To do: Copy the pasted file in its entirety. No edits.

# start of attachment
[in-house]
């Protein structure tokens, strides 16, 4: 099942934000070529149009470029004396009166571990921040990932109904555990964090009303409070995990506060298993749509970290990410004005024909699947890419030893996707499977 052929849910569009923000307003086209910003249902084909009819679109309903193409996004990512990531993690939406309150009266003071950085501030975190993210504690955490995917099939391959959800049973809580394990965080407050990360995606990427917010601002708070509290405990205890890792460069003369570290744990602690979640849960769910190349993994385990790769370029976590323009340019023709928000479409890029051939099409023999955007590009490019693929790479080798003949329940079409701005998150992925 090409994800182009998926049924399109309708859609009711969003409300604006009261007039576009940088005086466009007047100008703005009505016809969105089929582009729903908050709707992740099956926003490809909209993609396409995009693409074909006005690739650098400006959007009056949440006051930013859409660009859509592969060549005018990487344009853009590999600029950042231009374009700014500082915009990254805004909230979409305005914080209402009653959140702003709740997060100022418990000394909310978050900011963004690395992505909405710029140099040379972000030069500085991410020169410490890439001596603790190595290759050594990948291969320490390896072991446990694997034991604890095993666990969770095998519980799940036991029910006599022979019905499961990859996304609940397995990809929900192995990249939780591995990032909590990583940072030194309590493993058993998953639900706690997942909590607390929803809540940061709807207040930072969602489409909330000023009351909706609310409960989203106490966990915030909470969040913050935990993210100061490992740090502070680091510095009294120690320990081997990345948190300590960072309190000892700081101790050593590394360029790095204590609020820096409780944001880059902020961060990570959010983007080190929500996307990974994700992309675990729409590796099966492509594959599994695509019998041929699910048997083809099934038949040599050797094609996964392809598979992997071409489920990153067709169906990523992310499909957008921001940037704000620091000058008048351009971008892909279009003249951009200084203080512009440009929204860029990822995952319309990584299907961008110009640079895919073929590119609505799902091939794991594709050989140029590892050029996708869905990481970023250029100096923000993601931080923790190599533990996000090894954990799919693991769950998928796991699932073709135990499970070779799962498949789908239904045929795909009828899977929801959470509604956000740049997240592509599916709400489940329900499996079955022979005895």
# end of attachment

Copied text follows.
[in-house]
């Protein structure tokens, strides 16, 4: 099942934000070529149009470029004396009166571990921040990932109904555990964090009303409070995990506060298993749509970290990410004005024909699947890419030893996707499977 052929849910569009923000307003086209910003249902084909009819679109309903193409996004990512990531993690939406309150009266003071950085501030975190993210504690955490995917099939391959959800049973809580394990965080407050990360995606990427917010601002708070509290405990205890890792460069003369570290744990602690979640849960769910190349993994385990790769370029976590323009340019023709928000479409890029051939099409023999955007590009490019693929790479080798003949329940079409701005998150992925 090409994800182009998926049924399109309708859609009711969003409300604006009261007039576009940088005086466009007047100008703005009505016809969105089929582009729903908050709707992740099956926003490809909209993609396409995009693409074909006005690739650098400006959007009056949440006051930013859409660009859509592969060549005018990487344009853009590999600029950042231009374009700014500082915009990254805004909230979409305005914080209402009653959140702003709740997060100022418990000394909310978050900011963004690395992505909405710029140099040379972000030069500085991410020169410490890439001596603790190595290759050594990948291969320490390896072991446990694997034991604890095993666990969770095998519980799940036991029910006599022979019905499961990859996304609940397995990809929900192995990249939780591995990032909590990583940072030194309590493993058993998953639900706690997942909590607390929803809540940061709807207040930072969602489409909330000023009351909706609310409960989203106490966990915030909470969040913050935990993210100061490992740090502070680091510095009294120690320990081997990345948190300590960072309190000892700081101790050593590394360029790095204590609020820096409780944001880059902020961060990570959010983007080190929500996307990974994700992309675990729409590796099966492509594959599994695509019998041929699910048997083809099934038949040599050797094609996964392809598979992997071409489920990153067709169906990523992310499909957008921001940037704000620091000058008048351009971008892909279009003249951009200084203080512009440009929204860029990822995952319309990584299907961008110009640079895919073929590119609505799902091939794991594709050989140029590892050029996708869905990481970023250029100096923000993601931080923790190599533990996000090894954990799919693991769950998928796991699932073709135990499970070779799962498949789908239904045929795909009828899977929801959470509604956000740049997240592509599916709400489940329900499996079955022979005895």